“I am a graduate of Wofford College where I studied business economics, mathematics and authentic southern hospitality. I earned my master’s degree in economics at the University of Kentucky, where I discovered an unexpected passion for teaching college students and earned the Nomination for the Most Inspirational Woman of Gatton Award. I have since published research papers in peer-reviewed journals in the field of economic education, as well as presented at many Economic Association conferences.”
“I have served as assistant professor of economics for the last two years, developing and instructing economics courses ranging from introductory principles of microeconomics and macroeconomics to managerial economics and money, credit and banking. Prior to this, I taught at the University of Kentucky and survived the blizzards of Upper Iowa University.”
Where did you grow up?
“I am a native of Louisville, home of the world famous Kentucky Derby. I first visited the KWC campus when I was about 11 years oId. I was on a traveling halftime basketball show called the Mini-Pros, and we did tricks like the Harlem Globetrotters.”
Why did you choose to teach economics?
“I want my students to learn to think like economists, so they can become educated and engaged citizens. I teach my students how to think – not what to think. A lot of textbooks say economics is the study of scarcity, but economics is the study of choices. Scarcity may be the reason we have to make choices, but ultimately, I think economics is the study of choices.
“I give students the tools they need to analyze those choices for themselves. Every decision has costs and benefits. It is how we value those costs and benefits that leads us to the choices we make. I teach students how to find information, analyze information and ultimately how to choose what is best for them. I never tell my students my personal political opinions because I want them to decide for themselves what they think is best.”
What do you enjoy most about teaching?
“My favorite part of teaching is engaging my students in experiential learning. They not only get to experience what life will be like after college, they also get to see firsthand how their work has meaning.
“Whenever possible, I include authentic assignments, like writing a business proposal or presenting in a congressional briefing style. Students remember the work they did and talk about it with other people. That is pretty amazing. I feel like I truly win when students continue talking about economics after they leave the classroom.”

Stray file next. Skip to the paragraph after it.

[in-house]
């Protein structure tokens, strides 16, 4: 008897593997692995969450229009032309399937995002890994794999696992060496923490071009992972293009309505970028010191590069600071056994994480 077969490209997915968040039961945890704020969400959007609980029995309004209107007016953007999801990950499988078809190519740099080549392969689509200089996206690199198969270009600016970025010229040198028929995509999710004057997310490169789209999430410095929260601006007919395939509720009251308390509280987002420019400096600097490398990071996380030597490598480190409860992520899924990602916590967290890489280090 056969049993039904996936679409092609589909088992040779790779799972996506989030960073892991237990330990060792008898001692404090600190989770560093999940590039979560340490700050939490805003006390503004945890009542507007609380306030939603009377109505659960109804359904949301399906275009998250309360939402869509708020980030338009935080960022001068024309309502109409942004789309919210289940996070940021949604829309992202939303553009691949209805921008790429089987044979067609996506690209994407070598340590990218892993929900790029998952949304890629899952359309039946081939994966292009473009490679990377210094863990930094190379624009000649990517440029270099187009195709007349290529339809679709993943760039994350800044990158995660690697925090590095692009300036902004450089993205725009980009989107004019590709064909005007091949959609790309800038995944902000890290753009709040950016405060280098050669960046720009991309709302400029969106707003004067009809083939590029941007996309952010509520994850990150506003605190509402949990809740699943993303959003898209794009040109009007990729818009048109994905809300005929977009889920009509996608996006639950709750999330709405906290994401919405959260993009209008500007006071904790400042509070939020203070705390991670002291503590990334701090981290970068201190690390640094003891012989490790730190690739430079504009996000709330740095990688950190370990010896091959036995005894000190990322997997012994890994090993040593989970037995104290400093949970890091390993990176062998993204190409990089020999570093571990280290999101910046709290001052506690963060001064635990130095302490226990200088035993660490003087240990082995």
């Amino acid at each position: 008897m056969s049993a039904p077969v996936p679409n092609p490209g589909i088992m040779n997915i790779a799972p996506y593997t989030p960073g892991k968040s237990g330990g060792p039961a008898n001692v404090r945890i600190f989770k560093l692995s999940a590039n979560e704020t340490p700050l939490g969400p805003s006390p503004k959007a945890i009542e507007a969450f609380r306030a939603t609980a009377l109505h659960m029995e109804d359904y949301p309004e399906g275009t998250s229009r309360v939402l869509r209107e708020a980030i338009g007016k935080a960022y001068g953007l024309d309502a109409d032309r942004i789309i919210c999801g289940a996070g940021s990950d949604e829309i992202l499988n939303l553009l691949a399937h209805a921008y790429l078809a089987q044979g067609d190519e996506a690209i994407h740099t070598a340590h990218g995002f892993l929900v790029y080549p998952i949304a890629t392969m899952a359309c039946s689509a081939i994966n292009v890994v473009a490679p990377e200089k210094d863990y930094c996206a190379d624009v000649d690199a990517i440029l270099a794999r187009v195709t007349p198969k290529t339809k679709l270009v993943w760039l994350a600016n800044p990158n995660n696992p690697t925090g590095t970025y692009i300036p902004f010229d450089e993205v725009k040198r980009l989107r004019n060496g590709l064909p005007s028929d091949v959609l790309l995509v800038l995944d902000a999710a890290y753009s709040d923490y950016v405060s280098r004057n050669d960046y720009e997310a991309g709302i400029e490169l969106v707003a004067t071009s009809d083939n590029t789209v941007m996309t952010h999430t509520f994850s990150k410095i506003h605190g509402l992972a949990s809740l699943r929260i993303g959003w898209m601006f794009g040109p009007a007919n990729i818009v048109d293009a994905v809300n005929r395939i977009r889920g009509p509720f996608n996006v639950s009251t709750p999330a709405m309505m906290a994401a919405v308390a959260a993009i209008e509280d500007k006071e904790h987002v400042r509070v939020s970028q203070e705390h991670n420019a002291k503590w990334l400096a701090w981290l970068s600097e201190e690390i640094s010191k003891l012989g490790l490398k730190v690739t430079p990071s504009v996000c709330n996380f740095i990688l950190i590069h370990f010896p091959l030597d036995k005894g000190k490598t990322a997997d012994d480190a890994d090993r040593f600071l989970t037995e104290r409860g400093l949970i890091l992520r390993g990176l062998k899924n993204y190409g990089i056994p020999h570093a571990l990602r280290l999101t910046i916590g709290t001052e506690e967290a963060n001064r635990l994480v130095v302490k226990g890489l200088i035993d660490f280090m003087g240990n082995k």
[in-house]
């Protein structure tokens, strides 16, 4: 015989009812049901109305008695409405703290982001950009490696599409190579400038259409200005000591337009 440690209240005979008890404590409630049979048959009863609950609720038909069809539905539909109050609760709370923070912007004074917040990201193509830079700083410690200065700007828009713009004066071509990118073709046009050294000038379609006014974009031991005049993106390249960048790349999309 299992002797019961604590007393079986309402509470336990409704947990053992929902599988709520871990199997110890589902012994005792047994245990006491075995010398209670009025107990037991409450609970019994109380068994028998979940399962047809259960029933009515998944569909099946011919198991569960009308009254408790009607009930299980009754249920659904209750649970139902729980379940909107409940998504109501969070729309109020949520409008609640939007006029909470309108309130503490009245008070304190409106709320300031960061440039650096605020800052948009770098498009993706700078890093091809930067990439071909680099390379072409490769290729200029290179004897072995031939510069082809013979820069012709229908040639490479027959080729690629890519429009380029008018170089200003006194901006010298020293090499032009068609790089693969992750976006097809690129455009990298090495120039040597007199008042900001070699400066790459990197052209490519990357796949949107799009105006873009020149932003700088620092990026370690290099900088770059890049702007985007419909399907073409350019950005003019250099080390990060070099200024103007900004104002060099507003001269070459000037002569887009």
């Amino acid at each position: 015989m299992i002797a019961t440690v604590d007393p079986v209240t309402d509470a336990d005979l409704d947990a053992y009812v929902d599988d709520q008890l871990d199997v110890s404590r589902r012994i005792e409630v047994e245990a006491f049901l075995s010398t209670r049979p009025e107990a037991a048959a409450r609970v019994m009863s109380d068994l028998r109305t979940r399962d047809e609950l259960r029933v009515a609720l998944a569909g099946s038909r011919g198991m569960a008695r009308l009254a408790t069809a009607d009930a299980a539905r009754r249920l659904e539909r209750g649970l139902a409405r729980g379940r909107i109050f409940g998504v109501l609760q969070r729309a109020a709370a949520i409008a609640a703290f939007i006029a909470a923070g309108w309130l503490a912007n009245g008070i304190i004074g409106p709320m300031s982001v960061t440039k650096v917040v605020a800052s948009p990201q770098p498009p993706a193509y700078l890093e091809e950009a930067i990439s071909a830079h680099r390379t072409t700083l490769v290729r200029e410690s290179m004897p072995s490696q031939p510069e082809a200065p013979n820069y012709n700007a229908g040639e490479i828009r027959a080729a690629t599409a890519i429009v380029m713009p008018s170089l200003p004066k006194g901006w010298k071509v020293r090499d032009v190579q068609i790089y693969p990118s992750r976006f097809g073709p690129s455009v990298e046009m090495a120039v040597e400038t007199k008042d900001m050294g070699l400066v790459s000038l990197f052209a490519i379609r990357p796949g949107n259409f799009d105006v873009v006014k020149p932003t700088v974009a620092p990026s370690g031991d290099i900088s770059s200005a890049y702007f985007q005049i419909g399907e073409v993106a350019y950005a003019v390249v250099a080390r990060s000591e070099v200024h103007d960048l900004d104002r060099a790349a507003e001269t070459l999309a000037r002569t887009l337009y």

What does The Wesleyan Way mean to you?
“Since I started teaching at Wesleyan, I have taught managerial statistics once per year. That class is getting so much attention that we may offer it every semester. It is a required course for most business administration majors, but it is also open to other students interested in research.
“The ‘International Handbook on Teaching and Learning Economics,’ edited by Gail Hoyt and KimMarie McGoldrick, suggests that students do a research project with real data and then analyze that data with a regression model. A side note suggests students will get more from the project if they are paired with a real business and analyze their data. I took that suggestion and paired it with one of my own passions, serving our community.
“I used the basic premise of this project and reached out to Dr. Christine Salmon with KWC’s Center for Engaged Teaching and Learning. Since I was new to the area, I did not have any connections in the community, and she introduced me to several non-profit organizations in Owensboro and surrounding areas.
“I spoke with many, and our students have performed research for the Senior Community Center of Owensboro-Daviess County, Daniel Pitino Shelter (for the homeless), Owensboro Human Relations Commission, and Matthew 25 Services. I look forward to pairing more students with community non-profits. Non-profit organizations often do not have the funds to accomplish research on their own, and students have the opportunity to provide research and give back at the same time.
“At the end of the semester, the non-profit organizations are invited to hear the final presentations, and we see the benefits of an entire semester’s worth of learning. The non-profit organizations send representatives to share with the students how they will use their research in the future. The students get to hear just how impactful their work has been. It is amazing to watch them as they share ideas back and forth. This represents The Wesleyan Way to me. I am truly thankful to be a part of it.”
What you like to do in your spare time?
“My new puppy, Baron, and I enjoy magazine flipping and lake spectating from the dock of my family’s cabin in Burgin, Ky. Occasionally I, along with my refurbished vintage bug, participate in local parades.”
What else would you like our readers to know?
“My great-grandfather, Clifford Dowell Sr. ’29 – yes, there are two gentlemen sporting the same name as the Big Red Dog, played football for KWC under the infamous Coach Rip (Walter Van Winkle ’28) on the Winchester campus!”